Powder Coating Made Easy

I remember when the good old days weren't always as good as they were old.

For a lot of us who like to make our own jigs, sinkers and jigging spoons, the painting process could get messy, expensive and even wasteful. After a day in the garage working with primer and lacquer-based paints, my fingers looked like I had a rare tropical disease. It stunk, too, and the fumes from lacquer-based paints were truly the gift that kept on giving. If I left those paints in the garage all winter or the jars didn't seal tightly, they'd dry up and become ruined.

Today's powder paints have changed all that. They're clean, easy to use, efficient, they have shelf life, and the spectrum of colors is extensive and constantly growing.

I still use a little of Do-It's Vinyl Lure and Jig Finish, but the Pro-Tec powder paints rock. And because they store so well and last so long, you can stock an extensive inventory of colors. Where you might have settled for a half-dozen go-to colors before, now you can have those in multiple shades in addition to dragonfly, disco blue or copperhead, which is one of my favorites on the Mississippi River.

The painting process is simple and fast with no primer coat required.

Shake and stir your powder paint until it's light and fluffy. Heat up the item you plan to paint so it's too hot to touch, but not hot enough to melt. Dip it in the paint, rap the side of the paint jar to knock off any excess and hang it on a rack to cool.

A Fluid Bed is the way to go if you are painting sizeable quantities of lures. It keeps the powder suspended, which in turn leads to a uniform coat and less waste.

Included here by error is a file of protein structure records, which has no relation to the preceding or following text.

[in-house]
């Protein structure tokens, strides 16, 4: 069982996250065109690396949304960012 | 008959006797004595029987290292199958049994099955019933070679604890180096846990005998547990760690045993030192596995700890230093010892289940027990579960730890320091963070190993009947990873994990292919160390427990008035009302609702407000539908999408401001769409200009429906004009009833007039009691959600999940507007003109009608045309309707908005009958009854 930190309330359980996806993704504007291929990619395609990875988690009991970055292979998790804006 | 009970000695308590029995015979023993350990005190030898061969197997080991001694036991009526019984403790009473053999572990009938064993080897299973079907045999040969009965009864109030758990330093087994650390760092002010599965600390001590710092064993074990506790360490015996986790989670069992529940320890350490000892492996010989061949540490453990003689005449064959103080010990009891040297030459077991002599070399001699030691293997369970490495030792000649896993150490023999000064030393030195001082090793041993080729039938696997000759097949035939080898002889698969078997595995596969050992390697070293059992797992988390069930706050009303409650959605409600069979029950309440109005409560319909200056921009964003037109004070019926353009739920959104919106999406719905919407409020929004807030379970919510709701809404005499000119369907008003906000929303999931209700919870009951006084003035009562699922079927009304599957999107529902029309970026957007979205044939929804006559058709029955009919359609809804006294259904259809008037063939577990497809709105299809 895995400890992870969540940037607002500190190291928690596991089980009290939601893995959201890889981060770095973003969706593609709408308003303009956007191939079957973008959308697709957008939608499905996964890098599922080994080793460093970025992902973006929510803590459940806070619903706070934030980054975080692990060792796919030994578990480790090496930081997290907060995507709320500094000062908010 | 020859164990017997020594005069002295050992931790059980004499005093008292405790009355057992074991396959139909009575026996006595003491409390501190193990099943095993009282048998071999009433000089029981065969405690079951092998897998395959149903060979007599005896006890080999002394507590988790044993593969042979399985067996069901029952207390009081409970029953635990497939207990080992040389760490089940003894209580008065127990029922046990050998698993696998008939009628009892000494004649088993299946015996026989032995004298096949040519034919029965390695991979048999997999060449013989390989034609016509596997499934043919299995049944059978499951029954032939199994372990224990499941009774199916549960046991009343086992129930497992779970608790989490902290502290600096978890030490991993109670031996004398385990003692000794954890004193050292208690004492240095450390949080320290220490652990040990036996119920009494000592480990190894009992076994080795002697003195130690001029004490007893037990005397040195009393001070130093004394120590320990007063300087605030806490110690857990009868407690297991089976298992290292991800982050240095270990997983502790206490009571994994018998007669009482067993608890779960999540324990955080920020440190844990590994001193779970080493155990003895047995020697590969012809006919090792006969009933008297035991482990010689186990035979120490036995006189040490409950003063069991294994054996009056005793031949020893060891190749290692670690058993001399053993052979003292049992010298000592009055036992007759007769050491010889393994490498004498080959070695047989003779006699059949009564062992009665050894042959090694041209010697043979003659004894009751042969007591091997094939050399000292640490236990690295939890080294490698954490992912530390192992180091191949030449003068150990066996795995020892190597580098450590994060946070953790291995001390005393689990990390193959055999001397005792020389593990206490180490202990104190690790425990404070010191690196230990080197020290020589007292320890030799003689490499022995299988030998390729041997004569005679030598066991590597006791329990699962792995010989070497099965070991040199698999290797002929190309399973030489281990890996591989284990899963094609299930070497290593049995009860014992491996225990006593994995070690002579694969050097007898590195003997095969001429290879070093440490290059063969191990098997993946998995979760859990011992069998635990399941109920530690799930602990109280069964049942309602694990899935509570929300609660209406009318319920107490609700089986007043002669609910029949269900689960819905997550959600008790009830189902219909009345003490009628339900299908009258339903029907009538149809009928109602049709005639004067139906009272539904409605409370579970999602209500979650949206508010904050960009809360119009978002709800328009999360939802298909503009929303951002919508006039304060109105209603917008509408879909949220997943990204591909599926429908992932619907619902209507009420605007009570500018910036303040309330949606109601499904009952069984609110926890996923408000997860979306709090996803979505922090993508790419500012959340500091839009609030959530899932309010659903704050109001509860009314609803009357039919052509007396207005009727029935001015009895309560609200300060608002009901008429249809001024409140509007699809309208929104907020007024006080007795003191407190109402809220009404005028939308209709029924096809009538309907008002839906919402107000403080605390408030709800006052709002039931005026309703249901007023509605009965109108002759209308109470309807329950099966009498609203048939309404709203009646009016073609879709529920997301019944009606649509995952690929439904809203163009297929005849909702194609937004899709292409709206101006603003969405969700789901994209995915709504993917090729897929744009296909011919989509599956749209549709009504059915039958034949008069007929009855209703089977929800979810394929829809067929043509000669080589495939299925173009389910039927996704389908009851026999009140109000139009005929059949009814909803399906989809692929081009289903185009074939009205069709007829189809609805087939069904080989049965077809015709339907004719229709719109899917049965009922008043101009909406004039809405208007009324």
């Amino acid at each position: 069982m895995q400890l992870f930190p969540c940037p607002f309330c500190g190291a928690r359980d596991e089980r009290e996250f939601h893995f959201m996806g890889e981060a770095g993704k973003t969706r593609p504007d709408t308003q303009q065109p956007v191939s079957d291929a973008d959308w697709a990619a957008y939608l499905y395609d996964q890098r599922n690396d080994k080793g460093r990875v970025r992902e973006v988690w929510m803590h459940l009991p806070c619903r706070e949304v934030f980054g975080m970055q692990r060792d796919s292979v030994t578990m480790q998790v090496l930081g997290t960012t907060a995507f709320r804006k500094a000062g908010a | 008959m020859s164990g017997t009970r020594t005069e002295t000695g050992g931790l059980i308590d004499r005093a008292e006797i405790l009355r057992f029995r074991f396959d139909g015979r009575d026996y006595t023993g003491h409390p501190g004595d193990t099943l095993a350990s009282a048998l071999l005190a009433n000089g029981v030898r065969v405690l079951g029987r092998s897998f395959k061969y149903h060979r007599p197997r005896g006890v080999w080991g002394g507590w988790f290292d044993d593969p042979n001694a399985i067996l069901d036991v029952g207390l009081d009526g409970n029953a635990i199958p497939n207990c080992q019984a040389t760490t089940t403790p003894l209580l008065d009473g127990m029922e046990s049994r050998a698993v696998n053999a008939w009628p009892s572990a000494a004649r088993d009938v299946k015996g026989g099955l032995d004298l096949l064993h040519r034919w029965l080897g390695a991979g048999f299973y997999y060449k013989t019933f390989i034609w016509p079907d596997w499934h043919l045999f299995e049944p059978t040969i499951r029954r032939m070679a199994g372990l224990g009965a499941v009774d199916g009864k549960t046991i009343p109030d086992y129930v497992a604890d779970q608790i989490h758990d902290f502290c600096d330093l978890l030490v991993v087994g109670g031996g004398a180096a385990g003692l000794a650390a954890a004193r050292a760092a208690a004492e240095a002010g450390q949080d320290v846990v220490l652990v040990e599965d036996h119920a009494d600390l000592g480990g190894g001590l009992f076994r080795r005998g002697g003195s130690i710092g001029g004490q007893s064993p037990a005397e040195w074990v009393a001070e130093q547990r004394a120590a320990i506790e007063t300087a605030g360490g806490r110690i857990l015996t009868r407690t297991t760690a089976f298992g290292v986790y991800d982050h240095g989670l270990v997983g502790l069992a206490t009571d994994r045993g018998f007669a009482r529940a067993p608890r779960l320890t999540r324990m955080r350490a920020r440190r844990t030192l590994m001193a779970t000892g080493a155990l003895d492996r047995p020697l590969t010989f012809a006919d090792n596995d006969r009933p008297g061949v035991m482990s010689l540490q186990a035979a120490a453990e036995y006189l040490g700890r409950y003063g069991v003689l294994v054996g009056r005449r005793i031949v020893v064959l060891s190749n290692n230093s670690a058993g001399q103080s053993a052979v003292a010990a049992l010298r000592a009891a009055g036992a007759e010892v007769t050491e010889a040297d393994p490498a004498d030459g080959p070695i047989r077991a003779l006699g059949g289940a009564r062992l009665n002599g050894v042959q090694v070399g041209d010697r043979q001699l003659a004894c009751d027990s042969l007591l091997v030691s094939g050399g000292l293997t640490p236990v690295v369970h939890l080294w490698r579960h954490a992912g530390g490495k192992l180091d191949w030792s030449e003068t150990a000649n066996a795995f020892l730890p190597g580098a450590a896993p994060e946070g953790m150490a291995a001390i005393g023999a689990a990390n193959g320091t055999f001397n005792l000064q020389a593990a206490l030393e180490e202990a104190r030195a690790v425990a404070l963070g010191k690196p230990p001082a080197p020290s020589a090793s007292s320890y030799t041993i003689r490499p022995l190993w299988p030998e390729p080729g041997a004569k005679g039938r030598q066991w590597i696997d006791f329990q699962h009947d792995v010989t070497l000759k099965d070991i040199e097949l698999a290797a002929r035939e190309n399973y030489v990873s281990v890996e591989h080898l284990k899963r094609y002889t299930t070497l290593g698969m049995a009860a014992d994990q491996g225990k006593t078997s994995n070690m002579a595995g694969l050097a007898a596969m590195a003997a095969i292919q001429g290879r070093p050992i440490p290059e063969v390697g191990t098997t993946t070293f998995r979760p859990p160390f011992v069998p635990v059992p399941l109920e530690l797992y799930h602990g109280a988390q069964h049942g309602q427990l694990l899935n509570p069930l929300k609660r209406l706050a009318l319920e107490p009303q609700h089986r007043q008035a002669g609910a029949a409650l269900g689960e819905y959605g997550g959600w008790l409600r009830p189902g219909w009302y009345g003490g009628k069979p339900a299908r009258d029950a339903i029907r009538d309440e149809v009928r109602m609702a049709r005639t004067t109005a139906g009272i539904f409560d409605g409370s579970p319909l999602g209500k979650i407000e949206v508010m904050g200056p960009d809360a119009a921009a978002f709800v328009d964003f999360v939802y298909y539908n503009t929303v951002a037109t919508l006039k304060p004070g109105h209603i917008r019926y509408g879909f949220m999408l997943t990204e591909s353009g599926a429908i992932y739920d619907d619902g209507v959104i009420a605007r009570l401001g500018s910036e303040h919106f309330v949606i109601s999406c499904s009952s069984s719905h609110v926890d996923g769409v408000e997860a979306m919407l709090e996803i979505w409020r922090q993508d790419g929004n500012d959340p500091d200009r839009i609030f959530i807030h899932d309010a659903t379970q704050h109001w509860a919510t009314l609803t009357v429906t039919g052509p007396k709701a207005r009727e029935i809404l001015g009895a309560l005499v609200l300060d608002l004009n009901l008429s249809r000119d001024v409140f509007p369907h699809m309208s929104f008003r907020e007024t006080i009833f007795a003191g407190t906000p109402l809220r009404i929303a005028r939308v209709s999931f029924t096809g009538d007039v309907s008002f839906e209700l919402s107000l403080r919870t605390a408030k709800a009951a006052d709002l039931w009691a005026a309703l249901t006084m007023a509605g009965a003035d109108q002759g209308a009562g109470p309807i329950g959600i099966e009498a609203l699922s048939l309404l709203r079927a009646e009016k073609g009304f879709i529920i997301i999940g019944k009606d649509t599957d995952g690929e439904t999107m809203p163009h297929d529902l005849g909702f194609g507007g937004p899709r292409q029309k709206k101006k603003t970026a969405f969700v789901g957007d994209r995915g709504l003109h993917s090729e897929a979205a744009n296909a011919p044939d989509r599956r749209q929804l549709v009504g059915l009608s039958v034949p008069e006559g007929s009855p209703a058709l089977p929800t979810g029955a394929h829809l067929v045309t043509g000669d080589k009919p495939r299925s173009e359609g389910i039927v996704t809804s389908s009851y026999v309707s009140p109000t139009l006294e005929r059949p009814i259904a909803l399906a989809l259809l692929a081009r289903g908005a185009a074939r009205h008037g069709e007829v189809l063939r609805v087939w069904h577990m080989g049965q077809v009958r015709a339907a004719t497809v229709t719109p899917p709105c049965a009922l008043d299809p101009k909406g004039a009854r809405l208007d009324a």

It's even OK to double-dip. While the jig is still hot from the first coat of paint, give it a quick dip in Pro-Flake Glitter for a little extra kick.

Curing powder-painted jigs is recommended for a long-lasting finish, but optional. Use the kitchen oven if you can get away with it to bake those jigs or spoons. A toaster oven will work, too.

If you can't bake them, you can dip them in a seal coat or a clear polyurethane. Or, if you don't expect a jig to last very long anyway, forget about the curing process. The finish will chip fairly easily, but maybe not before you hang it up in the rocks or stumps, anyway.

Two helpful hints ... First, if you bake your jigs, make sure you knock any paint out of the eyes before cooking. It's a lot easier than it will be later. Second, if you dip jigs manually in powder paint, consider customizing a pair of pliers. Just cut a thin, round groove into the teeth of those pliers with a Dremel tool and you will always get a firm grip on the hook of the jig.

Best of all, you can powder paint on the fly. Keep a few plain leadhead jigs with you and you can paint them up in seconds, even on the water.

Get your powder wet and Good Luck!


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